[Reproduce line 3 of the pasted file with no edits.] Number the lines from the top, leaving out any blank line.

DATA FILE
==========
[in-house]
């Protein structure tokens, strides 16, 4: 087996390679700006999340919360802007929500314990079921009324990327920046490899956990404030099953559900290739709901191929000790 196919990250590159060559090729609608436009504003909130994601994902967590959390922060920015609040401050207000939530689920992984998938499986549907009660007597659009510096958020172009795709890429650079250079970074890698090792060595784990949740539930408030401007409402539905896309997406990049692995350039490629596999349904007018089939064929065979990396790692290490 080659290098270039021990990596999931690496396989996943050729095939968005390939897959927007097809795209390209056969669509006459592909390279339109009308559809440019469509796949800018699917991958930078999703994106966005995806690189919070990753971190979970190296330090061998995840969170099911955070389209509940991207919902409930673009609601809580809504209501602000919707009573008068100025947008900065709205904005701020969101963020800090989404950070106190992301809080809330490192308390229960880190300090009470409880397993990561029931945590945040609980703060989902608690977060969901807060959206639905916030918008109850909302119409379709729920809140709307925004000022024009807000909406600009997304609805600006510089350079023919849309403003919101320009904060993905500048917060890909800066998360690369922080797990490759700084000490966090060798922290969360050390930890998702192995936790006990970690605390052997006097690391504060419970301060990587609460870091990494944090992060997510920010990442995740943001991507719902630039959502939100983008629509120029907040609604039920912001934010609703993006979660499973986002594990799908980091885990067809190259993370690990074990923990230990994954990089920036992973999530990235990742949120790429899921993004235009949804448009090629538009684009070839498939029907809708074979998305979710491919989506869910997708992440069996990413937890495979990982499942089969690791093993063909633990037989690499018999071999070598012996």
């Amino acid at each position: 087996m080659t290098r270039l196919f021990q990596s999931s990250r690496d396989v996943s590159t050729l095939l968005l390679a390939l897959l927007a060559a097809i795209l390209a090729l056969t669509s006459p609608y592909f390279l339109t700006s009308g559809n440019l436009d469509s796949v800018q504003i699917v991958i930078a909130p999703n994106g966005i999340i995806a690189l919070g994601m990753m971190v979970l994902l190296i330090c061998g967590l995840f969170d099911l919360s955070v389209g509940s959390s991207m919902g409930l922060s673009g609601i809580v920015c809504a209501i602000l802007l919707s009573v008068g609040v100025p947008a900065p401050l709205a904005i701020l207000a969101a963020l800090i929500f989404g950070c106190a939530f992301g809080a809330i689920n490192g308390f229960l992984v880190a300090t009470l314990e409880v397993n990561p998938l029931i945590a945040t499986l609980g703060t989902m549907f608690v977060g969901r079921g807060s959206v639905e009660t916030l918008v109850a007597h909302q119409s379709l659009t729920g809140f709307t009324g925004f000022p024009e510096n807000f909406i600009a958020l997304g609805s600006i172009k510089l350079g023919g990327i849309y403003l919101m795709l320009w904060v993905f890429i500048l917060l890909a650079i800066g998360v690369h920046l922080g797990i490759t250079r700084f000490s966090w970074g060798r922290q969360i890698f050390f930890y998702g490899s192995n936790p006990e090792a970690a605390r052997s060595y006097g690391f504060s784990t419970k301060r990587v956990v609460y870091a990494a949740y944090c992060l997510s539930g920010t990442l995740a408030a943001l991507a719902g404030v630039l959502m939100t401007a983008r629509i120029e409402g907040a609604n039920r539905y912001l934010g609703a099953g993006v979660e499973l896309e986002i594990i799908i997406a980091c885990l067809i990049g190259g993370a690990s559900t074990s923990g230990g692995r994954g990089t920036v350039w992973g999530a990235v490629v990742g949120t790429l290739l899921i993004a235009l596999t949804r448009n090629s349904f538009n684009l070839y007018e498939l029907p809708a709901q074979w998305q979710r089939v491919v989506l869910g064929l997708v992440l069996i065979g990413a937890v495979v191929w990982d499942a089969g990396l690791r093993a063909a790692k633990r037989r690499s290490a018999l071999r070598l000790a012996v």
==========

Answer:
């Amino acid at each position: 087996m080659t290098r270039l196919f021990q990596s999931s990250r690496d396989v996943s590159t050729l095939l968005l390679a390939l897959l927007a060559a097809i795209l390209a090729l056969t669509s006459p609608y592909f390279l339109t700006s009308g559809n440019l436009d469509s796949v800018q504003i699917v991958i930078a909130p999703n994106g966005i999340i995806a690189l919070g994601m990753m971190v979970l994902l190296i330090c061998g967590l995840f969170d099911l919360s955070v389209g509940s959390s991207m919902g409930l922060s673009g609601i809580v920015c809504a209501i602000l802007l919707s009573v008068g609040v100025p947008a900065p401050l709205a904005i701020l207000a969101a963020l800090i929500f989404g950070c106190a939530f992301g809080a809330i689920n490192g308390f229960l992984v880190a300090t009470l314990e409880v397993n990561p998938l029931i945590a945040t499986l609980g703060t989902m549907f608690v977060g969901r079921g807060s959206v639905e009660t916030l918008v109850a007597h909302q119409s379709l659009t729920g809140f709307t009324g925004f000022p024009e510096n807000f909406i600009a958020l997304g609805s600006i172009k510089l350079g023919g990327i849309y403003l919101m795709l320009w904060v993905f890429i500048l917060l890909a650079i800066g998360v690369h920046l922080g797990i490759t250079r700084f000490s966090w970074g060798r922290q969360i890698f050390f930890y998702g490899s192995n936790p006990e090792a970690a605390r052997s060595y006097g690391f504060s784990t419970k301060r990587v956990v609460y870091a990494a949740y944090c992060l997510s539930g920010t990442l995740a408030a943001l991507a719902g404030v630039l959502m939100t401007a983008r629509i120029e409402g907040a609604n039920r539905y912001l934010g609703a099953g993006v979660e499973l896309e986002i594990i799908i997406a980091c885990l067809i990049g190259g993370a690990s559900t074990s923990g230990g692995r994954g990089t920036v350039w992973g999530a990235v490629v990742g949120t790429l290739l899921i993004a235009l596999t949804r448009n090629s349904f538009n684009l070839y007018e498939l029907p809708a709901q074979w998305q979710r089939v491919v989506l869910g064929l997708v992440l069996i065979g990413a937890v495979v191929w990982d499942a089969g990396l690791r093993a063909a790692k633990r037989r690499s290490a018999l071999r070598l000790a012996v």